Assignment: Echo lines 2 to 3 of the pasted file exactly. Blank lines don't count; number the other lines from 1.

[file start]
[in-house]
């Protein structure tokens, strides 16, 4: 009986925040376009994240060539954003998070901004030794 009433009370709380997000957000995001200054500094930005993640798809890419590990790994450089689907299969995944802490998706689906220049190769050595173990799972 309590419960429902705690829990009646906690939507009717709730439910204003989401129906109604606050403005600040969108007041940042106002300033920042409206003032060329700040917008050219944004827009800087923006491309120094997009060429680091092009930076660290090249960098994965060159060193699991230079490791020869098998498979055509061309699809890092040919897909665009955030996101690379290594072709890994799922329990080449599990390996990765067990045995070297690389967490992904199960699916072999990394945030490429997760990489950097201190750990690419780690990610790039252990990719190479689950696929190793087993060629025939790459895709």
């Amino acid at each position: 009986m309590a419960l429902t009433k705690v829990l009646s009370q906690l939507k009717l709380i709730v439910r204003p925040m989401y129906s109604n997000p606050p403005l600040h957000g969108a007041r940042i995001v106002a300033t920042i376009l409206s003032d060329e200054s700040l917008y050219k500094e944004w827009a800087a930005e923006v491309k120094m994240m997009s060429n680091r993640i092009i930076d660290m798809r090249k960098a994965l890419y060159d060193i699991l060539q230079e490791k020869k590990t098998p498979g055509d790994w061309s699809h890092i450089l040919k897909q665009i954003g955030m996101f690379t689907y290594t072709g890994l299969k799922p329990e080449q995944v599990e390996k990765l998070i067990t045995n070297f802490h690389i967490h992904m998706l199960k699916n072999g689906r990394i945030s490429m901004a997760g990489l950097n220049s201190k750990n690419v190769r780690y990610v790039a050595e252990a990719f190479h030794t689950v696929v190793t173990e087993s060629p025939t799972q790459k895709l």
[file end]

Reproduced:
């Protein structure tokens, strides 16, 4: 009986925040376009994240060539954003998070901004030794 009433009370709380997000957000995001200054500094930005993640798809890419590990790994450089689907299969995944802490998706689906220049190769050595173990799972 309590419960429902705690829990009646906690939507009717709730439910204003989401129906109604606050403005600040969108007041940042106002300033920042409206003032060329700040917008050219944004827009800087923006491309120094997009060429680091092009930076660290090249960098994965060159060193699991230079490791020869098998498979055509061309699809890092040919897909665009955030996101690379290594072709890994799922329990080449599990390996990765067990045995070297690389967490992904199960699916072999990394945030490429997760990489950097201190750990690419780690990610790039252990990719190479689950696929190793087993060629025939790459895709």
């Amino acid at each position: 009986m309590a419960l429902t009433k705690v829990l009646s009370q906690l939507k009717l709380i709730v439910r204003p925040m989401y129906s109604n997000p606050p403005l600040h957000g969108a007041r940042i995001v106002a300033t920042i376009l409206s003032d060329e200054s700040l917008y050219k500094e944004w827009a800087a930005e923006v491309k120094m994240m997009s060429n680091r993640i092009i930076d660290m798809r090249k960098a994965l890419y060159d060193i699991l060539q230079e490791k020869k590990t098998p498979g055509d790994w061309s699809h890092i450089l040919k897909q665009i954003g955030m996101f690379t689907y290594t072709g890994l299969k799922p329990e080449q995944v599990e390996k990765l998070i067990t045995n070297f802490h690389i967490h992904m998706l199960k699916n072999g689906r990394i945030s490429m901004a997760g990489l950097n220049s201190k750990n690419v190769r780690y990610v790039a050595e252990a990719f190479h030794t689950v696929v190793t173990e087993s060629p025939t799972q790459k895709l």